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Hi. All my current writing is over at Audacious Fox, and I'd love to show you around. Thanks for reading.

Some More Details on Touch ID's Security

For the typical consumer, Apple has not gone too far in explaining the details behind Touch ID’s security. We know that your fingerprint data never leaves the Secure Enclave (a small, physical chip embedded on the processor), and that applications are restricted from ever asking for that data. However, for those of us who want to know more, particularly businesses, Apple has updated the security document that accompanies their iPhone in Business website to include a plethora of information.

From the “iOS Security” PDF document:

Touch ID can be trained to recognize up to five different fingers. With one finger enrolled, the chance of a random match with someone else is 1 in 50,000. However, Touch ID allows only five unsuccessful fingerprint match attempts before the user is required to enter a passcode to obtain access.

Originally, 1 in 50,000 seemed low to me. But considering that Touch ID only scans the part of your finger that touches the sensor, it seems more reasonable as there is less surface area to work with.1

In regards to the image that the sensor captures:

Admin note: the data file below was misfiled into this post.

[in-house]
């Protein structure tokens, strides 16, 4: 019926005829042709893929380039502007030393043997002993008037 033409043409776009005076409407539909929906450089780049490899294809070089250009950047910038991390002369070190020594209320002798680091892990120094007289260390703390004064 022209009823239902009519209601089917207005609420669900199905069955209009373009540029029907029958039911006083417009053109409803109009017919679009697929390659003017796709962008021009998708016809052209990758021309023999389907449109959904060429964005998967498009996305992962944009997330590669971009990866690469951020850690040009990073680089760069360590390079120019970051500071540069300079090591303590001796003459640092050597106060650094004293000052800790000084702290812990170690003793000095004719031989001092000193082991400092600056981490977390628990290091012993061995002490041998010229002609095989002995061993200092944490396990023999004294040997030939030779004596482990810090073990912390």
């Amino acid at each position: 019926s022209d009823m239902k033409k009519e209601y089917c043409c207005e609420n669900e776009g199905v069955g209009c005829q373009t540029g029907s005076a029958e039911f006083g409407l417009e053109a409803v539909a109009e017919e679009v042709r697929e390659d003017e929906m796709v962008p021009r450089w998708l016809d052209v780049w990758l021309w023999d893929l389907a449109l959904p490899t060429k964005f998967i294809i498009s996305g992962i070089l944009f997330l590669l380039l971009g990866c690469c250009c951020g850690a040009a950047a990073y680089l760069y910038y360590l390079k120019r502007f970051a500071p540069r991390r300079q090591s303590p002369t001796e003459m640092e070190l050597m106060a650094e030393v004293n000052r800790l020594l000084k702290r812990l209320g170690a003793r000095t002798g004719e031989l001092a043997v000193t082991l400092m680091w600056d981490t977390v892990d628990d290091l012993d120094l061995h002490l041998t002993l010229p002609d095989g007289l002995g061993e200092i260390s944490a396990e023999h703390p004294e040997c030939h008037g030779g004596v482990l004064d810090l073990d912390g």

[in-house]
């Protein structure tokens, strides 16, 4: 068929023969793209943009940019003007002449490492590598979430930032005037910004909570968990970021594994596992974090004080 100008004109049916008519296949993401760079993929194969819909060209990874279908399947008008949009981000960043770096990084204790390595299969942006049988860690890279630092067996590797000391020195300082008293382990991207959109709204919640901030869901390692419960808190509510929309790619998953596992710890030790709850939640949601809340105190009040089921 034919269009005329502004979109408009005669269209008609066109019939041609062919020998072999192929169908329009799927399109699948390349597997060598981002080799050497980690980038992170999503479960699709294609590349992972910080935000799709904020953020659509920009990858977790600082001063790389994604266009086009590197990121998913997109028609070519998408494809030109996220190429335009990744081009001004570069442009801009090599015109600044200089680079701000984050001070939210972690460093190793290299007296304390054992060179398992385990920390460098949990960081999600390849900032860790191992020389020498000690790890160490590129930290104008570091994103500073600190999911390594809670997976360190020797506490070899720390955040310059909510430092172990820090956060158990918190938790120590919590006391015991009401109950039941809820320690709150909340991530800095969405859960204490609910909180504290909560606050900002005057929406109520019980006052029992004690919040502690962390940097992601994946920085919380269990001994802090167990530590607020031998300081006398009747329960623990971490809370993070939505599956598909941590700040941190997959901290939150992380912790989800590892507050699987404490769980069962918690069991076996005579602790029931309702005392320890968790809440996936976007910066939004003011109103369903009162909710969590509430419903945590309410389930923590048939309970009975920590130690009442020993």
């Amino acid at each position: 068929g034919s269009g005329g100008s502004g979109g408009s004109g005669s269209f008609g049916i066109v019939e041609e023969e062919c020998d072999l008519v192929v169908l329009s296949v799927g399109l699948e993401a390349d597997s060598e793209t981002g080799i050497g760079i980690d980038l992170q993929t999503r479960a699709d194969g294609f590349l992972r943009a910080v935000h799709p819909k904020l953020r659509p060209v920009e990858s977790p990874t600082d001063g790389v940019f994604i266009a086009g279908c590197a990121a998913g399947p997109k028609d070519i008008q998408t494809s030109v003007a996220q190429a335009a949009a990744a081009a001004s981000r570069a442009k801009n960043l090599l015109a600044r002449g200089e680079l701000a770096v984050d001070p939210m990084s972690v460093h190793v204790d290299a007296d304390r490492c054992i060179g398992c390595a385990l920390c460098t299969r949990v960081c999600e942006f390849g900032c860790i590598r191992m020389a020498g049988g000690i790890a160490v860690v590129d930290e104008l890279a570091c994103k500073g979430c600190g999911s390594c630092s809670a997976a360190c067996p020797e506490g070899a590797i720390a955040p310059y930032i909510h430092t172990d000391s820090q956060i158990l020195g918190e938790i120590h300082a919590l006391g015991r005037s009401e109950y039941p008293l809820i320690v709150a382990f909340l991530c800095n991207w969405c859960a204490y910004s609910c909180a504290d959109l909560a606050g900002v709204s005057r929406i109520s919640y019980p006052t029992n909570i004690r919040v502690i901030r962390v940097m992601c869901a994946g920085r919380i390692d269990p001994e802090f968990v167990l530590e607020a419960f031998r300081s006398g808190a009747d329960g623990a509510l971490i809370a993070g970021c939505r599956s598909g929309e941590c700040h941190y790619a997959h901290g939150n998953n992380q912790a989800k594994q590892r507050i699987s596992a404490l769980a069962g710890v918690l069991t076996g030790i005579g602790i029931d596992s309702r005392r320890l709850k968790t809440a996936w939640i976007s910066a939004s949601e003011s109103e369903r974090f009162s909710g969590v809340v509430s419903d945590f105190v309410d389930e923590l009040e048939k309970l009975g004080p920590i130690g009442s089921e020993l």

The 88-by-88-pixel, 500-ppi raster scan is temporarily stored in encrypted memory within the Secure Enclave while being vectorized for analysis, and then it’s discarded after. The analysis utilizes subdermal ridge flow angle mapping, which is a lossy process that discards minutia data that would be required to reconstruct the user’s actual fingerprint. The resulting map of nodes never leaves iPhone 5s, is stored without any identity information in an encrypted format that can only be read by the Secure Enclave, and is never sent to Apple or backed up to iCloud or iTunes.

Essentially, if someone wanted to steal your fingerprints, it would be easier for them to somehow get one of your actual fingers than to try and reconstruct any image from a stolen iPhone.


  1. Now if only we could get Touch ID’s failure rate down to 1 in 50,000.

Wednesday, 26 February 2014